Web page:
Welcome to the excerpt page for The Squeezor is Coming!
The Squeezor is Coming!
by Becky Benishek. Illustrations by Matt Fiss.
copyright 2018 Becky Benishek
The Squeezor is a monster who loves to give hugs. Great, big, wrap-his-arms-around-you-twice, squeezy hugs.
The trouble is, the Squeezor doesn’t look like he just wants to give you a hug.
He looks like he wants to eat you up!
“The Squeezor is coming!” all the other monsters would shout when he came to the nearest town, Ghastly Gigapolis, for supplies.
From behind shop doors and curtains, from roof peaks and from alleyways, from third-floor house windows and through cellar-door slats, monsters furry or feathered, scaly or slimy, big or small, quivered as the Squeezor stumped along the sidewalk on his squat legs and big, squashy feet with three greasy toenails each.
They trembled at the sight of his giant, curved horns and frightfully fanged grin. Even the fur on his big blocky shape looked all wrong—a sickly, saggy mix of lime green, purplish brown, and mustard yellow.
And they were practically petrified at the chillingly sharp claws that glinted at the end of the Squeezor’s wrap-around-you-twice arms!
This made the Squeezor very sad.
“It’s not my fault I look this way,” he said to himself one day as he sat in his lonely house up in Vile Vale. “I don’t want to hurt anybody. How can I get everyone to trust me?”
The Squeezor stayed home all that day to think. He didn’t have to worry about being disturbed because nobody ever came to visit him.
He wandered into his library and leafed aimlessly through 7 Habits of Highly Disgruntled Monsters; then he read, How to Stop Worrying and Start Eating, and he finished up with, I’m Okay, You’re Decaying.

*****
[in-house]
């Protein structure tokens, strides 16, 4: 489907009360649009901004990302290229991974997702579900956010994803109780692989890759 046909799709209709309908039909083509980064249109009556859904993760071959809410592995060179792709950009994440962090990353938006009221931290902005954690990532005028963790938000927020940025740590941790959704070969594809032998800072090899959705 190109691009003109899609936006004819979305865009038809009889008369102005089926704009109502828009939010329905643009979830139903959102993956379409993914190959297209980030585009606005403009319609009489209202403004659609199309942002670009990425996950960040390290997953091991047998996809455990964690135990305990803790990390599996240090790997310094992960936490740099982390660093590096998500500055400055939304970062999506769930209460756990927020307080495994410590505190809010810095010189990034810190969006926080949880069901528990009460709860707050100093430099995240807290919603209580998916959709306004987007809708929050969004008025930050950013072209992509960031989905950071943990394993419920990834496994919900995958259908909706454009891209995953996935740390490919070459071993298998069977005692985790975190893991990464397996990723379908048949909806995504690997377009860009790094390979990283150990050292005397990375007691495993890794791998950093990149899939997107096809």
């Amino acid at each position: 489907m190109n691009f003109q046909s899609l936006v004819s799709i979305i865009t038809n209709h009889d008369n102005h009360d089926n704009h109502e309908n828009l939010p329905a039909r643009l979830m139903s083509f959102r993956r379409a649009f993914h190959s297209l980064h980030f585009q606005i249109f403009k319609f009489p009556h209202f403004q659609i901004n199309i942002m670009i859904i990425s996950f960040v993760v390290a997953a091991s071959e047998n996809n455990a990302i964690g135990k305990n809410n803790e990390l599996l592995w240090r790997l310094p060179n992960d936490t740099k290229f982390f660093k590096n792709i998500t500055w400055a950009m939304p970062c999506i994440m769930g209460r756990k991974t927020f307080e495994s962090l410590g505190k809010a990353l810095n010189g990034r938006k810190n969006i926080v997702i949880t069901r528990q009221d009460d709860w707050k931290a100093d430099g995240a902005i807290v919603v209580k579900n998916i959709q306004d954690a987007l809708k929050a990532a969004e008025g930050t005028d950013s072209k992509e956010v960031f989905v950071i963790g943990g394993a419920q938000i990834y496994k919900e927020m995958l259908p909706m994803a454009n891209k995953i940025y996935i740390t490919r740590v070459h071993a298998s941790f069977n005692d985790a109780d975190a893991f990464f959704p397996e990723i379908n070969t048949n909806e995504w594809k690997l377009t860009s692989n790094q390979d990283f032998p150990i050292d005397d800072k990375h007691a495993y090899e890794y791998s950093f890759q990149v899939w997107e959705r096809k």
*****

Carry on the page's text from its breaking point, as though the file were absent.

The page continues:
None of them helped, not even the one called, First Things First: 10 Tasks to Sink Your Teeth Through.
He went into his kitchen and half-heartedly stirred up a pot of his favorite, putrid green tomato soup and slowly munched a moldy grilled cheese sandwich.
He didn’t really feel hungry, though, and wasn’t even tempted by the box of Nose Nougats on the counter.
He switched on the television in the living room to look for an advice show. One of the channels was running a marathon of Game of Bones, and he’d watched two and a half episodes before he realized it.
The Squeezor didn’t even like Game of Bones. He switched off the set.
“How can I change anything when I can’t even figure out what to do with myself?” he grumbled as he wandered around his house.
Just then, he stopped short in the hallway, under a portrait of his Great-Grandmother Squeezums, who always seemed to be glaring lovingly at the Squeezor.
“Maybe that’s it!” he said. “Maybe it’s not myself that I have to figure out.”
The Squeezor, excited now, heated up another bowl of putrid green tomato soup, ate half the box of Nose Nougats (the box itself was edible), and didn’t go to bed until he had a plan.
My book comes in softcover and hardcover, and also in a dyslexic font version.
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